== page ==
John Harle

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John Harle
Harle in 2001
Harle in 2001
Background information
Born (1956-09-20) 20 September 1956 (age 67)
OriginNewcastle upon Tyne, England
GenresHybrid, Pop, Classical
Occupation(s)Musician
Instrument(s)Saxophone
Years active1973–present
LabelsUniversal, EMI Classics, Decca, Argo, Unicorn-Kanchana, Hannibal, Sospiro
Websitewww.johnharle.com Edit this at Wikidata

John Harle (born 20 September 1956) is an English saxophonist, composer, educator and record producer.[1] He is an Ivor Novello Award winner and has been the recipient of two Royal Television Society awards.

Biography[edit]

Harle was born in Newcastle upon Tyne. Following his education at the Royal College of Music in London and, as a French Government Music Scholar, in Paris with Daniel Deffayet, he won the Amcon Award of The American Concert Artists Guild. In his early years, he was a member of the band of composer Michael Nyman and orchestrator for film composer Stanley Myers, expanding from that into scoring for film and television. In the 1990s, he began a career as saxophonist and composer, both artistically and commercially.

Harle composed the theme tune and music for the BBC TV series Silent Witness.[2] In May 1998, Harle was the castaway on BBC Radio 4's long-running Desert Island Discs programme, with the BBC describing him as "the most-recorded saxophonist in the world".[3]

Harle served as artistic advisor to Paul McCartney for six years, and has collaborated with Elvis Costello, Herbie Hancock and Elmer Bernstein.[citation needed]

In addition to his own prolific recording, Harle has contributed directly or indirectly to a number of charting songs and albums by others.[4] A jingle he wrote for Nissan in 1993 became the basis of a charting pop single by Jazzie B.[clarification needed] His album Terror and Magnificence (1996) featured Elvis Costello, Sarah Leonard and Andy Sheppard. He contributed to the charting album Standing Stone (1997) by Paul McCartney.[citation needed]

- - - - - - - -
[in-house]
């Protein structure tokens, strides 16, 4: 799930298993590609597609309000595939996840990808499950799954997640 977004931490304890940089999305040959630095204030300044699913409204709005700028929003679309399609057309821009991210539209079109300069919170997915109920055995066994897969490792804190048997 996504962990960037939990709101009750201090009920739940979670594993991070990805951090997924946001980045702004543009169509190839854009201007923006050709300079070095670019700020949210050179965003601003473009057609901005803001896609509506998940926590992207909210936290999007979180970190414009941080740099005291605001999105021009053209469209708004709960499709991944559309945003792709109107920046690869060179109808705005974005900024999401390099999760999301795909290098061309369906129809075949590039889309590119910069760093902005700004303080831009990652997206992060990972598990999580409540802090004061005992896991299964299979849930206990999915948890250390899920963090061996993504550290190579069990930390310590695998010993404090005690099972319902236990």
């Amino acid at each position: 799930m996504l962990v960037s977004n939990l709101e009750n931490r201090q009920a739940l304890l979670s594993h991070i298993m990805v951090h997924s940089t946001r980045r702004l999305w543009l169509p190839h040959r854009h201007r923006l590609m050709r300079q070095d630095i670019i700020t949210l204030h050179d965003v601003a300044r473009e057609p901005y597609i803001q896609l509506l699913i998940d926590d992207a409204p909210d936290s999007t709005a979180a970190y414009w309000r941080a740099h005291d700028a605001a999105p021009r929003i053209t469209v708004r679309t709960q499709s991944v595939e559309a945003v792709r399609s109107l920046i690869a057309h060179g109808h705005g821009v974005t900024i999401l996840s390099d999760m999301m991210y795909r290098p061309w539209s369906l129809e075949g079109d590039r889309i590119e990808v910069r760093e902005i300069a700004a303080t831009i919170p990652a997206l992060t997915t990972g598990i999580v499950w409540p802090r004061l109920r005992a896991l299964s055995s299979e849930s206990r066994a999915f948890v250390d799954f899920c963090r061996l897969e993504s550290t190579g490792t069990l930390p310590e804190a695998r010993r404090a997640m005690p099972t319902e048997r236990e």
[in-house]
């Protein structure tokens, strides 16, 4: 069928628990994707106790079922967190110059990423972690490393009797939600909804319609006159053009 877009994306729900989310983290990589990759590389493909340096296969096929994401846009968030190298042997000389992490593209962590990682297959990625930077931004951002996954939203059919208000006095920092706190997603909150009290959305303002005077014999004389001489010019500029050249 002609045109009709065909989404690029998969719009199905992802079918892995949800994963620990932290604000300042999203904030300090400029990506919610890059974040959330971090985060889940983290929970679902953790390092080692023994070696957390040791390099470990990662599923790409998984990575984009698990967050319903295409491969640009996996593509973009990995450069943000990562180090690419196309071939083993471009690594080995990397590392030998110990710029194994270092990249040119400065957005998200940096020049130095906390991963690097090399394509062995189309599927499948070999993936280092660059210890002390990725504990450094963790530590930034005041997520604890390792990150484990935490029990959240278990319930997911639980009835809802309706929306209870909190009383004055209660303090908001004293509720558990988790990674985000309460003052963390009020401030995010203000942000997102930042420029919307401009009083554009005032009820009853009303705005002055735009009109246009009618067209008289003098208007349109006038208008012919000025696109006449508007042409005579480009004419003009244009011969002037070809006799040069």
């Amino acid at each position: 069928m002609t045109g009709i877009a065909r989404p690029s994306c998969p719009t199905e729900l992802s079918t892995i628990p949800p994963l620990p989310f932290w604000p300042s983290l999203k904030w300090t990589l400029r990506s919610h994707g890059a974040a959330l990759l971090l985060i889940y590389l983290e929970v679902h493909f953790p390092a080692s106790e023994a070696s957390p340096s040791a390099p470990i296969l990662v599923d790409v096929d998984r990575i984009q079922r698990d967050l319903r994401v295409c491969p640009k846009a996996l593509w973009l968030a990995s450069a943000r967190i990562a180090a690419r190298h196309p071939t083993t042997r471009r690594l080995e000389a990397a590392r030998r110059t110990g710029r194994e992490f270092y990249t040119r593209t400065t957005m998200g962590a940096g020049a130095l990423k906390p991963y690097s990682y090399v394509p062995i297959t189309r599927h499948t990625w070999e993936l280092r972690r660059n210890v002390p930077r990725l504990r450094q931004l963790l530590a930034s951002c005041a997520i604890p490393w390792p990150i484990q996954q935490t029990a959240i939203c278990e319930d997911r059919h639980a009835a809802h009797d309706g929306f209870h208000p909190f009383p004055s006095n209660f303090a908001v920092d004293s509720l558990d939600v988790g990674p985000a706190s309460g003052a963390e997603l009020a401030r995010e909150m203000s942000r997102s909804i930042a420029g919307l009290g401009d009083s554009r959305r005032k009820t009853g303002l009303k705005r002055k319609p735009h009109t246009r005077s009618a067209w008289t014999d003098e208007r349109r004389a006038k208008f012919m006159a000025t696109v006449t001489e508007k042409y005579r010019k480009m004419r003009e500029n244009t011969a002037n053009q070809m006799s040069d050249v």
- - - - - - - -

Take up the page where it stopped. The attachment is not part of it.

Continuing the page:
Harle has also been an educator, serving at the Guildhall School of Music and Drama in London in the late 1980s as a professor of Saxophone and Chamber Music.[4] He is currently Professor of Saxophone at the Guildhall School.[citation needed]

In 2012, the Royal Television Society awarded Harle its "Music: Original Score" award for his composition for BBC 2's programme Lucian Freud: Painted Life, describing it as "An excellent, challenging and original score that perfectly complements Freud's powerful imagery".[5] It also won the 2013 British Academy of Songwriters, Composers and Authors (BASCA) Ivor Novello Award for "Best Television Soundtrack".[6]

In October 2013, on BBC Radio 3's In Tune programme, Harle talked about his recently released album Art Music, the composition of which was inspired by his favourite paintings.[7]

Harle appeared with Marc Almond on BBC Radio 4's Front Row in February 2014 to discuss their collaborative work about Gothic London, The Tyburn Tree (Dark London).[8] Harle was a guest on the same programme in November of that year, to mark the bicentenary of the birth of Adolphe Sax by assessing the contribution of Sax's invention, the saxophone.[9]

Harle has written a reference book, The Saxophone: The Art and Science of Playing and Performing, published in May 2017.[10]

Personal life[edit]

Harle has two sons: writer and curator Matthew Harle, and Mad Decent composer and producer Danny L Harle.[1]

References[edit]

  1. ^ a b Gilbert, Jenny (2 March 1996). "Fantastic read". The Independent. Retrieved 27 March 2015.
  2. ^ "John Harle & Marc Almond". Barbican. Archived from the original on 21 August 2016. Retrieved 16 October 2022.
  3. ^ "Desert Island Discs: John Harle". BBC Online. Retrieved 12 January 2016.
  4. ^ a b Lewis, Uncle Dave. "Artist Biography". Allmusic. Retrieved 3 May 2015.
  5. ^ "RTS Announces Winners For Craft & Design Awards 2011/2012". Royal Television Society. 27 November 2012. Retrieved 12 January 2016.
  6. ^ "2013 Winners". The Ivors. Archived from the original on 28 June 2016. Retrieved 13 January 2016.
  7. ^ "Matthew Barley, Brook Street Band, John Harle". BBC Online. Retrieved 12 January 2016.
  8. ^ "Marc Almond and John Harle; Willy Russell on Liverpool's Everyman Theatre; Gary Shteyngart". BBC Online. Retrieved 12 January 2016.
  9. ^ "Interstellar, Nick Hornby, John Harle, Bob Dylan's Basement Tapes". BBC Online. Retrieved 12 January 2016.
  10. ^ Harle, John (1 May 2017). The Saxophone: The Art and Science of Playing and Performing. Faber and Faber. ISBN 978-0571539628.

External links[edit]